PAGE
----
msmtools.analysis.eigenvectors(T, k=None, right=True, ncv=None, reversible=False, mu=None)

Compute eigenvectors of given transition matrix.

  • T (numpy.ndarray, shape(d,d) or scipy.sparse matrix) – Transition matrix (stochastic matrix)
  • k (int (optional)) – Compute the first k eigenvectors
  • ncv (int (optional)) – The number of Lanczos vectors generated, ncv must be greater than k; it is recommended that ncv > 2*k
  • right (bool, optional) – If right=True compute right eigenvectors, left eigenvectors otherwise
  • reversible (bool, optional) – Indicate that transition matrix is reversible
  • mu ((M,) ndarray, optional) – Stationary distribution of T

eigvec – The eigenvectors of T ordered with decreasing absolute value of the corresponding eigenvalue. If k is None then n=d, if k is int then n=k.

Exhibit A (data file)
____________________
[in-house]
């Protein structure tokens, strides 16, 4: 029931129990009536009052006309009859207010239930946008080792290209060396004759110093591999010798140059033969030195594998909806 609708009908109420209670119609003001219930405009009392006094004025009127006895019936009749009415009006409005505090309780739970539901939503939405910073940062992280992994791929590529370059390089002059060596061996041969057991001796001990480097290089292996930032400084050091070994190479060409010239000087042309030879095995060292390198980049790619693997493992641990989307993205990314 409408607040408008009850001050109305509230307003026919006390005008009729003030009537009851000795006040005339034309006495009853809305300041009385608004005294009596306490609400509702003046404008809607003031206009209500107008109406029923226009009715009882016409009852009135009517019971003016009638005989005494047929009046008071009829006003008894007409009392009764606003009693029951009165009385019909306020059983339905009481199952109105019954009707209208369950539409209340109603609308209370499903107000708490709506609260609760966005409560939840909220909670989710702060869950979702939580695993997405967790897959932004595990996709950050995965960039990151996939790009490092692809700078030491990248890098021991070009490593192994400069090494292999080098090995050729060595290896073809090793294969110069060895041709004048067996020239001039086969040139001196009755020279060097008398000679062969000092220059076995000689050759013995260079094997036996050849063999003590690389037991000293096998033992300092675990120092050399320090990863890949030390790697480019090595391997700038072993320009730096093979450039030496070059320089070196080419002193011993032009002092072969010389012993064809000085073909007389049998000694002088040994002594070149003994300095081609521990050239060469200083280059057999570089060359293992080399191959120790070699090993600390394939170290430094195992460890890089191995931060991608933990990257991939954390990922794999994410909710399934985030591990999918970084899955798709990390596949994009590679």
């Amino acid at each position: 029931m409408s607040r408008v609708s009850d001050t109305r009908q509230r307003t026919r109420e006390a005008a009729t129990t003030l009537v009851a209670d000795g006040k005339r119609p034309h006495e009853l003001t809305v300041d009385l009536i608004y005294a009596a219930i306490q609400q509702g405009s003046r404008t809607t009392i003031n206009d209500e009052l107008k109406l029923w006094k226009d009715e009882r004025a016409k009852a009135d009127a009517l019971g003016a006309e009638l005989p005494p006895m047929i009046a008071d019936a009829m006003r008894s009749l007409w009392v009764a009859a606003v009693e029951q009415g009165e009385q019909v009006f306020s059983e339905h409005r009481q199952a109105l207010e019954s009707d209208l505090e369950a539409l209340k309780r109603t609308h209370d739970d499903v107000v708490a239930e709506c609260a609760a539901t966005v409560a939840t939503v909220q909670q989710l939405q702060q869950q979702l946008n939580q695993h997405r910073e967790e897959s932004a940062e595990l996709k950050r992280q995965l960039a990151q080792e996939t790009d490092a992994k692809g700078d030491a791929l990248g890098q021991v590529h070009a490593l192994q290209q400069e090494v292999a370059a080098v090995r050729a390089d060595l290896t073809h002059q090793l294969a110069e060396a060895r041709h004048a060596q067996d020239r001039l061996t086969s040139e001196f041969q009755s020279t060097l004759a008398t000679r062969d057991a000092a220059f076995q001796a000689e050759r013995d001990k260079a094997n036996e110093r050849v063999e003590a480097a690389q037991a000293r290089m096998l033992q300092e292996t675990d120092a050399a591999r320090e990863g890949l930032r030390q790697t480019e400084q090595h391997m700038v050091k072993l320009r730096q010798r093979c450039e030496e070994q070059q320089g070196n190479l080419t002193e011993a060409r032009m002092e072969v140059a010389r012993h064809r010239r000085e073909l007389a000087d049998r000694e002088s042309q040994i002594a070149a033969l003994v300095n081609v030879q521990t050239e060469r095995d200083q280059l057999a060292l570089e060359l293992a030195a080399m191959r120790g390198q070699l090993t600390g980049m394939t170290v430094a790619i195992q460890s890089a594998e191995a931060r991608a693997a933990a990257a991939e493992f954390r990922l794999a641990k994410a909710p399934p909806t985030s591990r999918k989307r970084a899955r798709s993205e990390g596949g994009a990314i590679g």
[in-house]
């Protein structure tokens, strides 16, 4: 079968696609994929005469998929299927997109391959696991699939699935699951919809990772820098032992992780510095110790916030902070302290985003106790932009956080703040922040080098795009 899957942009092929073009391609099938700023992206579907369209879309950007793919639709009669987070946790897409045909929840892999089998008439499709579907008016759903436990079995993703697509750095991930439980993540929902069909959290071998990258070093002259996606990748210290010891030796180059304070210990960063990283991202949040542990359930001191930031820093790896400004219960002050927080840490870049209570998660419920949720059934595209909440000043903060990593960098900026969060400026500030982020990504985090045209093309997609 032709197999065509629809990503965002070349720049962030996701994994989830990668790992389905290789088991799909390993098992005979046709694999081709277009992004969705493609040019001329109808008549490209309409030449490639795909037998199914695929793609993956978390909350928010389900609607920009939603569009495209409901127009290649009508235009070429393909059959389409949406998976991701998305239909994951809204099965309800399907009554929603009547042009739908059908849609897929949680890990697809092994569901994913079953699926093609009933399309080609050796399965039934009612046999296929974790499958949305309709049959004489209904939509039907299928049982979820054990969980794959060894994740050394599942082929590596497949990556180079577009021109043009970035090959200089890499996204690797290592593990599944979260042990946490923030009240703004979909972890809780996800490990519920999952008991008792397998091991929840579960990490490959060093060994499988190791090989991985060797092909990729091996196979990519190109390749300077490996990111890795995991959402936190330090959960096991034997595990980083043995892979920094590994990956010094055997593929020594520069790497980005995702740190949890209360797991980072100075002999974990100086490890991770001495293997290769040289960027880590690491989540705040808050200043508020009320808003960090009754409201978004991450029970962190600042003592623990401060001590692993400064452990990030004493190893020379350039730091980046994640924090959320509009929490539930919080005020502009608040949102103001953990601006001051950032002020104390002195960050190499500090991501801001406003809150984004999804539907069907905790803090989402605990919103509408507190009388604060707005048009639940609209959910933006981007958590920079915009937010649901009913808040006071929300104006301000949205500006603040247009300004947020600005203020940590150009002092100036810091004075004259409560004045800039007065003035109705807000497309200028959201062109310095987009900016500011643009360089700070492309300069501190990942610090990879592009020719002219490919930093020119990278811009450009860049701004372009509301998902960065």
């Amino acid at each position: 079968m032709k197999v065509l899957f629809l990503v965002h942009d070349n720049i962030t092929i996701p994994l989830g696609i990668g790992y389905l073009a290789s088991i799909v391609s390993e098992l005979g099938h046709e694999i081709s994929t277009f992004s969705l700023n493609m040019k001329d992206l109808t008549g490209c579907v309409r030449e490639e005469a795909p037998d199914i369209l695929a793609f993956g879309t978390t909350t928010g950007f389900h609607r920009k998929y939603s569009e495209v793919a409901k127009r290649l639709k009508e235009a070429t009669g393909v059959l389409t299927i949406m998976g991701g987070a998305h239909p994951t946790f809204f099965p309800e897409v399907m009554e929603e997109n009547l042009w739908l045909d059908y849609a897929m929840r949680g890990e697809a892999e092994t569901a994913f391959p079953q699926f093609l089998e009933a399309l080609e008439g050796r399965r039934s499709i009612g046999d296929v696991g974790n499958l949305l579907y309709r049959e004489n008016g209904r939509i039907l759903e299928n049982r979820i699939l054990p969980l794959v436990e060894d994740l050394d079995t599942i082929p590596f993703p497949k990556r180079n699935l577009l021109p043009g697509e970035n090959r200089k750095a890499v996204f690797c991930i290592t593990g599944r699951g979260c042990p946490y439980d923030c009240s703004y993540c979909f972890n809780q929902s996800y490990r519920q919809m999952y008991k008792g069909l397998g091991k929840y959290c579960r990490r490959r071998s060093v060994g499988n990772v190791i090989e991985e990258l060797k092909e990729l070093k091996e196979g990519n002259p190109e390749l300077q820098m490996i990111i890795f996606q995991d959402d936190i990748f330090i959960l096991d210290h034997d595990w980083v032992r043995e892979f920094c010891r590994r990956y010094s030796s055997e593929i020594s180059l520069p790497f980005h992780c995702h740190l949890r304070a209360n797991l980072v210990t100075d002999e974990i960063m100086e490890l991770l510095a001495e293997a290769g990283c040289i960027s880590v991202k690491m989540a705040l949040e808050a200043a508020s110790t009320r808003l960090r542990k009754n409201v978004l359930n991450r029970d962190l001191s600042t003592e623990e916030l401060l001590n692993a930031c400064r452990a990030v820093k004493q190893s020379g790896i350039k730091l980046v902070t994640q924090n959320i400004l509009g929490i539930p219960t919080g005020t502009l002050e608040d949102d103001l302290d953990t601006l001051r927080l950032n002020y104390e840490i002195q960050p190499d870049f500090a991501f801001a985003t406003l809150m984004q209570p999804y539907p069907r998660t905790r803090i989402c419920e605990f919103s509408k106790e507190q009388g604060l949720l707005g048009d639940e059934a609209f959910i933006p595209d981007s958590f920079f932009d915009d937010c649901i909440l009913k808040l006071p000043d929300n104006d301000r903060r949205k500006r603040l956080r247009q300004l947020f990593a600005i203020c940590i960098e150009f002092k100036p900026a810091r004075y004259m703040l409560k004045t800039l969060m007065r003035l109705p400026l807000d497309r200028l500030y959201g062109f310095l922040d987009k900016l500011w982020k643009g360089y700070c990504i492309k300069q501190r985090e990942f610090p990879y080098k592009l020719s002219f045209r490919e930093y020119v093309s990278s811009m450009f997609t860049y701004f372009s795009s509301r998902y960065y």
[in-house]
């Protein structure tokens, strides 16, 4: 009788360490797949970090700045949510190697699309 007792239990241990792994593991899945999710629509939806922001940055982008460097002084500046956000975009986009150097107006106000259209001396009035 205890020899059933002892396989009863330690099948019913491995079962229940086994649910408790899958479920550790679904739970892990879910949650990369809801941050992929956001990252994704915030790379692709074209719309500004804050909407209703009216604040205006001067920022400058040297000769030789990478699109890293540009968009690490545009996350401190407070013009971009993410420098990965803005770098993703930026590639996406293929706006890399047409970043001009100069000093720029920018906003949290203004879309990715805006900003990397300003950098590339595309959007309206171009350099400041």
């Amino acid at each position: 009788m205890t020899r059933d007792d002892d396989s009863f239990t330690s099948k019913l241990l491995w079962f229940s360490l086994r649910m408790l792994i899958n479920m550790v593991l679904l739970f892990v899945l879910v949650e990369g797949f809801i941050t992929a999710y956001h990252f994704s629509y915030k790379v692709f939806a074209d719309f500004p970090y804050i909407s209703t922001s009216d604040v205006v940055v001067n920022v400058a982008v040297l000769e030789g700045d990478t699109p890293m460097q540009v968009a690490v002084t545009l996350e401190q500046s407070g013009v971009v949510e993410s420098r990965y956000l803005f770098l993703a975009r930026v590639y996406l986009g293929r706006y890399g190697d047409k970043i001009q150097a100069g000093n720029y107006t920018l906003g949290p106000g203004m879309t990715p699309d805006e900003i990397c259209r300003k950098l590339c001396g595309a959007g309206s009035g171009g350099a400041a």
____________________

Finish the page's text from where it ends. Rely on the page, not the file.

Return type:

numpy.ndarray, shape=(d, n)


Eigenvectors are computed using the scipy interface to the corresponding LAPACK/ARPACK routines.

If reversible=False, the returned eigenvectors \(v_i\) are normalized such that

\[\langle v_i, v_i \rangle = 1\]

This is the case for right eigenvectors \(r_i\) as well as for left eigenvectors \(l_i\).

If you desire orthonormal left and right eigenvectors please use the rdl_decomposition method.

If reversible=True the the eigenvectors of the similar symmetric matrix sqrt(mu_i / mu_j) p_{ij} will be used to compute the eigenvectors of T.

The precomputed stationary distribution will only be used if reversible=True.


>>> import numpy as np
>>> from msmtools.analysis import eigenvectors
>>> T = np.array([[0.9, 0.1, 0.0], [0.5, 0.0, 0.5], [0.0, 0.1, 0.9]])
>>> R = eigenvectors(T)

Matrix with right eigenvectors as columns

>>> R 
array([[  5.77350269e-01,   7.07106781e-01,   9.90147543e-02], ...